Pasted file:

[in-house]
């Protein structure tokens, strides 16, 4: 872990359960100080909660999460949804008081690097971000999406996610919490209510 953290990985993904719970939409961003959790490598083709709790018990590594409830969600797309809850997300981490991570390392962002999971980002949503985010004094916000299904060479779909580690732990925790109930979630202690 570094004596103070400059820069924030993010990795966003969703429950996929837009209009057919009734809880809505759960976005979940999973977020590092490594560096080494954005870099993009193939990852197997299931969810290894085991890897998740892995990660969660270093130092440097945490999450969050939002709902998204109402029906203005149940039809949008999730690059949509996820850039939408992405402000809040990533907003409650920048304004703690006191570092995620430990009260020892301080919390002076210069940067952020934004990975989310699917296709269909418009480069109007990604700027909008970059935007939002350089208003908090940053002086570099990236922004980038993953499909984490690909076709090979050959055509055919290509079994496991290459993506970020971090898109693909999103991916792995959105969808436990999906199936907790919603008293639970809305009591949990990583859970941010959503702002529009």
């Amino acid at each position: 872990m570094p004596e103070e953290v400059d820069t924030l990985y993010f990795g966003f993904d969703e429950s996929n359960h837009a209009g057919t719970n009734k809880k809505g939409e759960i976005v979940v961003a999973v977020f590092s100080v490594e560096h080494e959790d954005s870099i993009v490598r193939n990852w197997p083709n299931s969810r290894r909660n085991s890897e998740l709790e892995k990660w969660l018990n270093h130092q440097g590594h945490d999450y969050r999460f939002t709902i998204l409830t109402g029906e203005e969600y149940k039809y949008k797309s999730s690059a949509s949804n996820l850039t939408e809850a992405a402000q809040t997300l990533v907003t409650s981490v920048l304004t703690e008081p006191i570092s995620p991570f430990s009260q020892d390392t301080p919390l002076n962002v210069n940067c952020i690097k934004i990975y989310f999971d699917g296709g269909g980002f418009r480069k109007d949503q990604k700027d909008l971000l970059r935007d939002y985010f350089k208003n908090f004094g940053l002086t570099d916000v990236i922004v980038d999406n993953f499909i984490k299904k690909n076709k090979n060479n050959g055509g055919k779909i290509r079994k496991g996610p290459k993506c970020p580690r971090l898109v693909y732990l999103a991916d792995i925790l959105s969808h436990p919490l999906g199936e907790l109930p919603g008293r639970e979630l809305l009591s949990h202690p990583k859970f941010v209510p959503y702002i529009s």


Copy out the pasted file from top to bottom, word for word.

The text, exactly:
[in-house]
């Protein structure tokens, strides 16, 4: 872990359960100080909660999460949804008081690097971000999406996610919490209510 953290990985993904719970939409961003959790490598083709709790018990590594409830969600797309809850997300981490991570390392962002999971980002949503985010004094916000299904060479779909580690732990925790109930979630202690 570094004596103070400059820069924030993010990795966003969703429950996929837009209009057919009734809880809505759960976005979940999973977020590092490594560096080494954005870099993009193939990852197997299931969810290894085991890897998740892995990660969660270093130092440097945490999450969050939002709902998204109402029906203005149940039809949008999730690059949509996820850039939408992405402000809040990533907003409650920048304004703690006191570092995620430990009260020892301080919390002076210069940067952020934004990975989310699917296709269909418009480069109007990604700027909008970059935007939002350089208003908090940053002086570099990236922004980038993953499909984490690909076709090979050959055509055919290509079994496991290459993506970020971090898109693909999103991916792995959105969808436990999906199936907790919603008293639970809305009591949990990583859970941010959503702002529009």
């Amino acid at each position: 872990m570094p004596e103070e953290v400059d820069t924030l990985y993010f990795g966003f993904d969703e429950s996929n359960h837009a209009g057919t719970n009734k809880k809505g939409e759960i976005v979940v961003a999973v977020f590092s100080v490594e560096h080494e959790d954005s870099i993009v490598r193939n990852w197997p083709n299931s969810r290894r909660n085991s890897e998740l709790e892995k990660w969660l018990n270093h130092q440097g590594h945490d999450y969050r999460f939002t709902i998204l409830t109402g029906e203005e969600y149940k039809y949008k797309s999730s690059a949509s949804n996820l850039t939408e809850a992405a402000q809040t997300l990533v907003t409650s981490v920048l304004t703690e008081p006191i570092s995620p991570f430990s009260q020892d390392t301080p919390l002076n962002v210069n940067c952020i690097k934004i990975y989310f999971d699917g296709g269909g980002f418009r480069k109007d949503q990604k700027d909008l971000l970059r935007d939002y985010f350089k208003n908090f004094g940053l002086t570099d916000v990236i922004v980038d999406n993953f499909i984490k299904k690909n076709k090979n060479n050959g055509g055919k779909i290509r079994k496991g996610p290459k993506c970020p580690r971090l898109v693909y732990l999103a991916d792995i925790l959105s969808h436990p919490l999906g199936e907790l109930p919603g008293r639970e979630l809305l009591s949990h202690p990583k859970f941010v209510p959503y702002i529009s």